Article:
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But wasn't the petrodollar as a reserve currency (a.k.a. hegemonics) defacto replacing gold as a fundamental unit of value, in this case a commodity? To wit - both quotes from comments section found here: http://wolfstreet.com/2017/02/12/why-a-nymex-veteran-is-getting-nervous-about-oil/ "...Is there any DOUBT that the price of oil is a key factor in controlling inflation/deflation by the Central Banks? Same can be said for gold. This is why futures markets were never reformed to force only users of commodity to play the futures market in a significant way. GS and JPM are tasked with holding oil prices UP as high as possible for any suppply/demand imbalance. I’d say they have done a damn good job as the price of oil is much higher than I think supply/demand would normally support. Same for gasoline. We all know gold is manipulated lower through the futures market. Oil is the one key commodity that flows through almost every cost structure. They can’t let oil collapse. That would be hugely deflationary and devastating to the world economy.." However; "...Soon to arrive on the futures scene? The new China based Oil Futures Contract (fully convertable) Trading Platform, priced in yuan. With Russia, Iran and Saudi Arabia now selling oil to China denominated in yuan, the other oil producers will be able to do the same. With the added bonus of being able to convert yuan to gold bullion on the Shanghai Gold Exchange. Those countries who must buy oil, but who produce gold will be able to do the same in reverse, by-passing their need to hold US dollars. What happens to all those unwanted dollars sloshing around the world? They come back home. The price of oil in US dollars may go far higher, but it won’t be gauged by the value of the oil, but by the eroding purchasing power of the US dollar. Inflation cometh. Big time.."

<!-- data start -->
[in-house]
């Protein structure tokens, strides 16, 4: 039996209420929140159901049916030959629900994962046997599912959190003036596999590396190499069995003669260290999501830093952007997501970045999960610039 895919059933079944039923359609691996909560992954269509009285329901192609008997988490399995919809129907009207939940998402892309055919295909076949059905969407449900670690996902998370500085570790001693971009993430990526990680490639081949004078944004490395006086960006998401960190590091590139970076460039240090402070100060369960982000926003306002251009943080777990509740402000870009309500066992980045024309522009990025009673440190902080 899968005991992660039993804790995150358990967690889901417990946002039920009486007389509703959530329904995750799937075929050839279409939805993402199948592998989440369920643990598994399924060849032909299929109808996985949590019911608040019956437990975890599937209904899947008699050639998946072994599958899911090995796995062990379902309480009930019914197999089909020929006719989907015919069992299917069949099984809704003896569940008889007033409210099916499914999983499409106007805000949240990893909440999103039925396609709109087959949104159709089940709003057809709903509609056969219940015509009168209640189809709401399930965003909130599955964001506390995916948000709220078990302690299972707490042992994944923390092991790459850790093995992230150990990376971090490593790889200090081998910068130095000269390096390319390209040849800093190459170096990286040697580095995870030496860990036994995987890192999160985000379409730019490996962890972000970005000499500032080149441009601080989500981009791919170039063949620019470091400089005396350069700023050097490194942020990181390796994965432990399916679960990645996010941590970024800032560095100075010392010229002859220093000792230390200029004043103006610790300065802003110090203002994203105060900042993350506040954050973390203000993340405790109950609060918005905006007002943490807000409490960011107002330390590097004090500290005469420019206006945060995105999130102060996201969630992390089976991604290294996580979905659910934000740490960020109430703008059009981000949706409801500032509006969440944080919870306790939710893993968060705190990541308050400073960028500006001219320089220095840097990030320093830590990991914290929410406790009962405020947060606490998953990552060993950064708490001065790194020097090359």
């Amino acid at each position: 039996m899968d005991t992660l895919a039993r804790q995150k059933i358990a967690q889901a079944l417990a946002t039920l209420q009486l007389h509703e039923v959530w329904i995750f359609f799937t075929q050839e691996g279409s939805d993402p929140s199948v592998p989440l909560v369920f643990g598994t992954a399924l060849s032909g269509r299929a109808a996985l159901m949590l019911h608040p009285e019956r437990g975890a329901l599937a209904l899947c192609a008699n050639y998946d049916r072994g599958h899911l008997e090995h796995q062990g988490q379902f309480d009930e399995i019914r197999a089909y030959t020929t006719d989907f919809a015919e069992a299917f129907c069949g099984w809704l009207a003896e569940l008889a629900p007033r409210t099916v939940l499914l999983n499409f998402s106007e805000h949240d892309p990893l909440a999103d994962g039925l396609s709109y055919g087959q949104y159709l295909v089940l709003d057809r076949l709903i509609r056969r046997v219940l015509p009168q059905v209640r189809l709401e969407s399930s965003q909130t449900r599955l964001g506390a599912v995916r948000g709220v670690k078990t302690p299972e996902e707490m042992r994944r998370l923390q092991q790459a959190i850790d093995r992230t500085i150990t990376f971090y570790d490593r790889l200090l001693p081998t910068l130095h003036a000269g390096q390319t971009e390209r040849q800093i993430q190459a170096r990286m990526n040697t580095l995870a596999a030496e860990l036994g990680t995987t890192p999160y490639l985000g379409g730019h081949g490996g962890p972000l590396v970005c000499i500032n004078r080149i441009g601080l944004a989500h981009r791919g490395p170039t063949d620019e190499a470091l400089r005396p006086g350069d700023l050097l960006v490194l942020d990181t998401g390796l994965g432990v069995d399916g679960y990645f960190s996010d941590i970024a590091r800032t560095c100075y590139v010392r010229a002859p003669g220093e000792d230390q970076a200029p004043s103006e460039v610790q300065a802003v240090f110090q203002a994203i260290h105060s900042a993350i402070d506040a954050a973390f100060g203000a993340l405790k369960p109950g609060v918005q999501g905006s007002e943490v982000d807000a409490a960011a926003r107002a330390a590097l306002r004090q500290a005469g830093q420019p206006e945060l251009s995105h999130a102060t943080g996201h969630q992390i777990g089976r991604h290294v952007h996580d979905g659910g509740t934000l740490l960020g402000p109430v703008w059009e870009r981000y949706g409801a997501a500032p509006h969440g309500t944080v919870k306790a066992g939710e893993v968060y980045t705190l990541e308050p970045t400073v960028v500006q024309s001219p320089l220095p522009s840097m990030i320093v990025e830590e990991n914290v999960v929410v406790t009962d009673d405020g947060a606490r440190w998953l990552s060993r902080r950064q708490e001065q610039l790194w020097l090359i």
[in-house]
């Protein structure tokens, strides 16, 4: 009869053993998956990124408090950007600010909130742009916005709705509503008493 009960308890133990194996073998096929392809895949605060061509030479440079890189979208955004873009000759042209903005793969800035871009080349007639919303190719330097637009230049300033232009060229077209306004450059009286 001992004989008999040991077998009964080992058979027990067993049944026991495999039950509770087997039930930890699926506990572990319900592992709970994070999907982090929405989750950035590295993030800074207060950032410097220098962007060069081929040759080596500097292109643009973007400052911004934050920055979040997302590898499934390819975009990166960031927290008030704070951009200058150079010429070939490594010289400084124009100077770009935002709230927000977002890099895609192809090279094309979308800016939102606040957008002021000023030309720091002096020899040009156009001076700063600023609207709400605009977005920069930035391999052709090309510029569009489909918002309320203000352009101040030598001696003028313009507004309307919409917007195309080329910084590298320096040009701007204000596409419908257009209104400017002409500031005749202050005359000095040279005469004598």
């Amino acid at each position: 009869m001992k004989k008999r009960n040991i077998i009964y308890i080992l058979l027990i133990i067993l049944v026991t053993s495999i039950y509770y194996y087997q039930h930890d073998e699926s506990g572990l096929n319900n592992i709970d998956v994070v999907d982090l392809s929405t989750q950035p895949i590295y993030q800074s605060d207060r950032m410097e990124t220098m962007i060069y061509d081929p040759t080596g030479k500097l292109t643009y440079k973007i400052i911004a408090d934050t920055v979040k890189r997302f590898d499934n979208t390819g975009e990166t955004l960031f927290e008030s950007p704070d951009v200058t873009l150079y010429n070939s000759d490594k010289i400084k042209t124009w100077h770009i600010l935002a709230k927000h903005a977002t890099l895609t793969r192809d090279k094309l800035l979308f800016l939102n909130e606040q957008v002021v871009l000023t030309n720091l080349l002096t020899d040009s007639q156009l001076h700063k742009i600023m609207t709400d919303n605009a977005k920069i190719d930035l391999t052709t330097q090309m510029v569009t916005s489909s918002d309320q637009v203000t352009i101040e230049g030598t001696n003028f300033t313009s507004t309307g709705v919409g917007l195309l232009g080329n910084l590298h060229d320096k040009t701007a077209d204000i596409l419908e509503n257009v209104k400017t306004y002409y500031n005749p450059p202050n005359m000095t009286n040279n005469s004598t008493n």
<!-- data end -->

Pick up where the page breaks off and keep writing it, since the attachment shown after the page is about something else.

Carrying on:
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"... Keynesian central bankers leave time out of their calculus. While they think they are lending money, they are really lending time. Borrowers purchase the use of time. Hazlitt reminds us that the old word for interest was usury, “etymologically more descriptive than its modern substitute.” And as Mises explained above, time can’t have a negative value, which is what a negative interest rate implies. Borrowers pay interest in order to buy present assets. Most importantly, this ratio is outside the reach of the monetary authorities. It is determined subjectively by the actions of millions of market participants.." http://fee.org/articles/when-zeros-too-high/
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Jul 31, 2015